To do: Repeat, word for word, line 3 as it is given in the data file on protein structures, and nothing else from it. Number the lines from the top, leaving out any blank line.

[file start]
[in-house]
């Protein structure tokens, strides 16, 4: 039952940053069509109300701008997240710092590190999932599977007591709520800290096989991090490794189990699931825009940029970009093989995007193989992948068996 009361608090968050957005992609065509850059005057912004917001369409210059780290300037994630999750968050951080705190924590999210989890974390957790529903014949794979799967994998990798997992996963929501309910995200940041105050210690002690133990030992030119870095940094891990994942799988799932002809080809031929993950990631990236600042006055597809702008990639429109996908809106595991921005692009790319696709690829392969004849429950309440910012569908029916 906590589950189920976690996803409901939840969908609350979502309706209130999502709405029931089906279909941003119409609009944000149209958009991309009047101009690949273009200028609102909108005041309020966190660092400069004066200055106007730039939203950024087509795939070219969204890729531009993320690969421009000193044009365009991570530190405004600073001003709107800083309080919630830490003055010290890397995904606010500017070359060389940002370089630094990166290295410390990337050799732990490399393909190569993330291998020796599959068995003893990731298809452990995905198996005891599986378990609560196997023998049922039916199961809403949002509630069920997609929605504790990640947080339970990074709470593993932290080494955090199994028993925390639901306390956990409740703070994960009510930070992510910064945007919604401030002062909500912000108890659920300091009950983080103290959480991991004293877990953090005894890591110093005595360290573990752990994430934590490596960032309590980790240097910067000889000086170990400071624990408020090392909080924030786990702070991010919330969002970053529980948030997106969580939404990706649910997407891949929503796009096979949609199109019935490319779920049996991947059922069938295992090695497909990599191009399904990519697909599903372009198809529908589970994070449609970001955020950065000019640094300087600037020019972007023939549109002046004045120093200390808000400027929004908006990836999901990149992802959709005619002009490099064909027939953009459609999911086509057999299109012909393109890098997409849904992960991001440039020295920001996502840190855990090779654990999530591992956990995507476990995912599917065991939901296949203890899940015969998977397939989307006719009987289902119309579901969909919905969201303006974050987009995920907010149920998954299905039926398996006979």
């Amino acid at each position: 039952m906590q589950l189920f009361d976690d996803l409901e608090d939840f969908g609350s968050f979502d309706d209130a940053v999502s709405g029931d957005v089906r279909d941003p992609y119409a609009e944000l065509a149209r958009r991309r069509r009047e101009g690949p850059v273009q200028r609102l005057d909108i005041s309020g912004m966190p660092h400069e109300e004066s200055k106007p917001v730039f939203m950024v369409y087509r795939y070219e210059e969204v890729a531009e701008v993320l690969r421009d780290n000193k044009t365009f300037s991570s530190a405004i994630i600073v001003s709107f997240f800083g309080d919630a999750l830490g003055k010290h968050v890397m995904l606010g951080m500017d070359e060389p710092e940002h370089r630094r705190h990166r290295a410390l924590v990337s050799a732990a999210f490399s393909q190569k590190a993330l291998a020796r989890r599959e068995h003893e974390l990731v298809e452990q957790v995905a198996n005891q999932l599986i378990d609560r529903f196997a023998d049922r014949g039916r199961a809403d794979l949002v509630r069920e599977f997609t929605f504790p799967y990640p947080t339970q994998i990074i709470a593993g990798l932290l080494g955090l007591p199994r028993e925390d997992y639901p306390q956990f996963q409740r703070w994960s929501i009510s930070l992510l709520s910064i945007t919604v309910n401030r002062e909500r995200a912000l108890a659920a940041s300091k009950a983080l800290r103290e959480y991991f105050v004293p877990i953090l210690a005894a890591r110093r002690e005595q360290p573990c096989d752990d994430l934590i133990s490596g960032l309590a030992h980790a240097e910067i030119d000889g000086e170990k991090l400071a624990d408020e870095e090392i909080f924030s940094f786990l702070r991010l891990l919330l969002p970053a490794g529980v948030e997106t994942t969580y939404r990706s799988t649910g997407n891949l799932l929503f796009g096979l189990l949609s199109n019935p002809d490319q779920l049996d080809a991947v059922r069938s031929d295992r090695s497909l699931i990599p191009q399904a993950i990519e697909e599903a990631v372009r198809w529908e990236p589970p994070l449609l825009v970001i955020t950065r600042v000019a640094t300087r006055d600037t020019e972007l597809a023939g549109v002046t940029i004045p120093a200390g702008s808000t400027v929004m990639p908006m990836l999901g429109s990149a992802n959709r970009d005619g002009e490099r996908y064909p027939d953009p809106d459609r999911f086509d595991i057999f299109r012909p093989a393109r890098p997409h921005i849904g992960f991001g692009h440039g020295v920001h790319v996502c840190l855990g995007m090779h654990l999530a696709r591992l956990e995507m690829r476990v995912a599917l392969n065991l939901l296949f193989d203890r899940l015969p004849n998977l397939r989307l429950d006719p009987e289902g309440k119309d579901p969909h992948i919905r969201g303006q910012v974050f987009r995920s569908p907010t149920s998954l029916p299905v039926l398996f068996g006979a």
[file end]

């Amino acid at each position: 039952m906590q589950l189920f009361d976690d996803l409901e608090d939840f969908g609350s968050f979502d309706d209130a940053v999502s709405g029931d957005v089906r279909d941003p992609y119409a609009e944000l065509a149209r958009r991309r069509r009047e101009g690949p850059v273009q200028r609102l005057d909108i005041s309020g912004m966190p660092h400069e109300e004066s200055k106007p917001v730039f939203m950024v369409y087509r795939y070219e210059e969204v890729a531009e701008v993320l690969r421009d780290n000193k044009t365009f300037s991570s530190a405004i994630i600073v001003s709107f997240f800083g309080d919630a999750l830490g003055k010290h968050v890397m995904l606010g951080m500017d070359e060389p710092e940002h370089r630094r705190h990166r290295a410390l924590v990337s050799a732990a999210f490399s393909q190569k590190a993330l291998a020796r989890r599959e068995h003893e974390l990731v298809e452990q957790v995905a198996n005891q999932l599986i378990d609560r529903f196997a023998d049922r014949g039916r199961a809403d794979l949002v509630r069920e599977f997609t929605f504790p799967y990640p947080t339970q994998i990074i709470a593993g990798l932290l080494g955090l007591p199994r028993e925390d997992y639901p306390q956990f996963q409740r703070w994960s929501i009510s930070l992510l709520s910064i945007t919604v309910n401030r002062e909500r995200a912000l108890a659920a940041s300091k009950a983080l800290r103290e959480y991991f105050v004293p877990i953090l210690a005894a890591r110093r002690e005595q360290p573990c096989d752990d994430l934590i133990s490596g960032l309590a030992h980790a240097e910067i030119d000889g000086e170990k991090l400071a624990d408020e870095e090392i909080f924030s940094f786990l702070r991010l891990l919330l969002p970053a490794g529980v948030e997106t994942t969580y939404r990706s799988t649910g997407n891949l799932l929503f796009g096979l189990l949609s199109n019935p002809d490319q779920l049996d080809a991947v059922r069938s031929d295992r090695s497909l699931i990599p191009q399904a993950i990519e697909e599903a990631v372009r198809w529908e990236p589970p994070l449609l825009v970001i955020t950065r600042v000019a640094t300087r006055d600037t020019e972007l597809a023939g549109v002046t940029i004045p120093a200390g702008s808000t400027v929004m990639p908006m990836l999901g429109s990149a992802n959709r970009d005619g002009e490099r996908y064909p027939d953009p809106d459609r999911f086509d595991i057999f299109r012909p093989a393109r890098p997409h921005i849904g992960f991001g692009h440039g020295v920001h790319v996502c840190l855990g995007m090779h654990l999530a696709r591992l956990e995507m690829r476990v995912a599917l392969n065991l939901l296949f193989d203890r899940l015969p004849n998977l397939r989307l429950d006719p009987e289902g309440k119309d579901p969909h992948i919905r969201g303006q910012v974050f987009r995920s569908p907010t149920s998954l029916p299905v039926l398996f068996g006979a």